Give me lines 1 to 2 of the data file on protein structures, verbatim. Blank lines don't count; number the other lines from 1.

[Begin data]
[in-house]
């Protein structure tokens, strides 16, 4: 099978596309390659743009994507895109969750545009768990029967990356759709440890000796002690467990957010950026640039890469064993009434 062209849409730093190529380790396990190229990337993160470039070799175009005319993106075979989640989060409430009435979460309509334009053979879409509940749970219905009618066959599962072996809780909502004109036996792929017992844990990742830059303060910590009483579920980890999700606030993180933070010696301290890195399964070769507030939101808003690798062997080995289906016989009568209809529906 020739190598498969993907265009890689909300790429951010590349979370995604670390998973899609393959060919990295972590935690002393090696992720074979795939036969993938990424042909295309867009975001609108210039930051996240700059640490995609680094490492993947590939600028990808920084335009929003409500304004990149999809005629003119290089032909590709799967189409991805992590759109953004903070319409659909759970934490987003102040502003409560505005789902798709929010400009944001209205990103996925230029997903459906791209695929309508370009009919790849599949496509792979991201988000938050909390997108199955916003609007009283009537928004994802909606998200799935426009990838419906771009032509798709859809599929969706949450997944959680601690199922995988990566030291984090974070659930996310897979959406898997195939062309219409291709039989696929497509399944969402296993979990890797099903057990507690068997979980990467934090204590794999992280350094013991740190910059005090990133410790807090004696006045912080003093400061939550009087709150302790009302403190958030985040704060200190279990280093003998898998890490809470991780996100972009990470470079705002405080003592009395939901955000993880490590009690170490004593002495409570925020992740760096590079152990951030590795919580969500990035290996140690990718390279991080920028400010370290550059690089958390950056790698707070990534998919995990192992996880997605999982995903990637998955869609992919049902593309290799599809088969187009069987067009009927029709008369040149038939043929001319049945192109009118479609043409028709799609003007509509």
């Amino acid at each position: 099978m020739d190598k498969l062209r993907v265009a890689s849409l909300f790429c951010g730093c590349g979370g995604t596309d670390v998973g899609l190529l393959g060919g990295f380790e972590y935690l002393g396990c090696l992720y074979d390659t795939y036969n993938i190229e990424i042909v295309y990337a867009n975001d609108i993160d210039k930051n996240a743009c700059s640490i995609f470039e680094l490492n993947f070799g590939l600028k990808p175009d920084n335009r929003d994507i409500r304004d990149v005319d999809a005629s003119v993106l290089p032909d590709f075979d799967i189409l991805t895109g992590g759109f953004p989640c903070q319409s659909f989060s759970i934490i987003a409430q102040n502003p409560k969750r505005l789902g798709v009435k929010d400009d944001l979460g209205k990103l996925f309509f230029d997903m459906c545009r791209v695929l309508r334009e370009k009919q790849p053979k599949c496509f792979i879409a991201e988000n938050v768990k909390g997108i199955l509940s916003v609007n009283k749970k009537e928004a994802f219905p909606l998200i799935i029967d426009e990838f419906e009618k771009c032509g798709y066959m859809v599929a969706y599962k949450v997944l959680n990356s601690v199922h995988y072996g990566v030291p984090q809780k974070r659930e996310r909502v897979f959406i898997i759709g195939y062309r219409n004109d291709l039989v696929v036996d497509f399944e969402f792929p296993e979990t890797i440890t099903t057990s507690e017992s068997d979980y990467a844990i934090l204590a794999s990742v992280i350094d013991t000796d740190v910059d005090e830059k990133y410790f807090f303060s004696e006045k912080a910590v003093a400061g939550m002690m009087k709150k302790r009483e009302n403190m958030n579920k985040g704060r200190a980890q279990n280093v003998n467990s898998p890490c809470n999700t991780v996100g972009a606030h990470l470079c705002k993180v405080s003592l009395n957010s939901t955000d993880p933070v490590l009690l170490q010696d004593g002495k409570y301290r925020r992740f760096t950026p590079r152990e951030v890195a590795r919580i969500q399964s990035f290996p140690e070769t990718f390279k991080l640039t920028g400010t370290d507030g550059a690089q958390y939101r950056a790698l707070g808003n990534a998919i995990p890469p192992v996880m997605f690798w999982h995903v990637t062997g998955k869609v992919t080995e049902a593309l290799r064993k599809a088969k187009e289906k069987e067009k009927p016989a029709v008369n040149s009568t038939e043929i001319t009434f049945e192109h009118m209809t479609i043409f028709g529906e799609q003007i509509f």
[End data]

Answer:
[in-house]
């Protein structure tokens, strides 16, 4: 099978596309390659743009994507895109969750545009768990029967990356759709440890000796002690467990957010950026640039890469064993009434 062209849409730093190529380790396990190229990337993160470039070799175009005319993106075979989640989060409430009435979460309509334009053979879409509940749970219905009618066959599962072996809780909502004109036996792929017992844990990742830059303060910590009483579920980890999700606030993180933070010696301290890195399964070769507030939101808003690798062997080995289906016989009568209809529906 020739190598498969993907265009890689909300790429951010590349979370995604670390998973899609393959060919990295972590935690002393090696992720074979795939036969993938990424042909295309867009975001609108210039930051996240700059640490995609680094490492993947590939600028990808920084335009929003409500304004990149999809005629003119290089032909590709799967189409991805992590759109953004903070319409659909759970934490987003102040502003409560505005789902798709929010400009944001209205990103996925230029997903459906791209695929309508370009009919790849599949496509792979991201988000938050909390997108199955916003609007009283009537928004994802909606998200799935426009990838419906771009032509798709859809599929969706949450997944959680601690199922995988990566030291984090974070659930996310897979959406898997195939062309219409291709039989696929497509399944969402296993979990890797099903057990507690068997979980990467934090204590794999992280350094013991740190910059005090990133410790807090004696006045912080003093400061939550009087709150302790009302403190958030985040704060200190279990280093003998898998890490809470991780996100972009990470470079705002405080003592009395939901955000993880490590009690170490004593002495409570925020992740760096590079152990951030590795919580969500990035290996140690990718390279991080920028400010370290550059690089958390950056790698707070990534998919995990192992996880997605999982995903990637998955869609992919049902593309290799599809088969187009069987067009009927029709008369040149038939043929001319049945192109009118479609043409028709799609003007509509």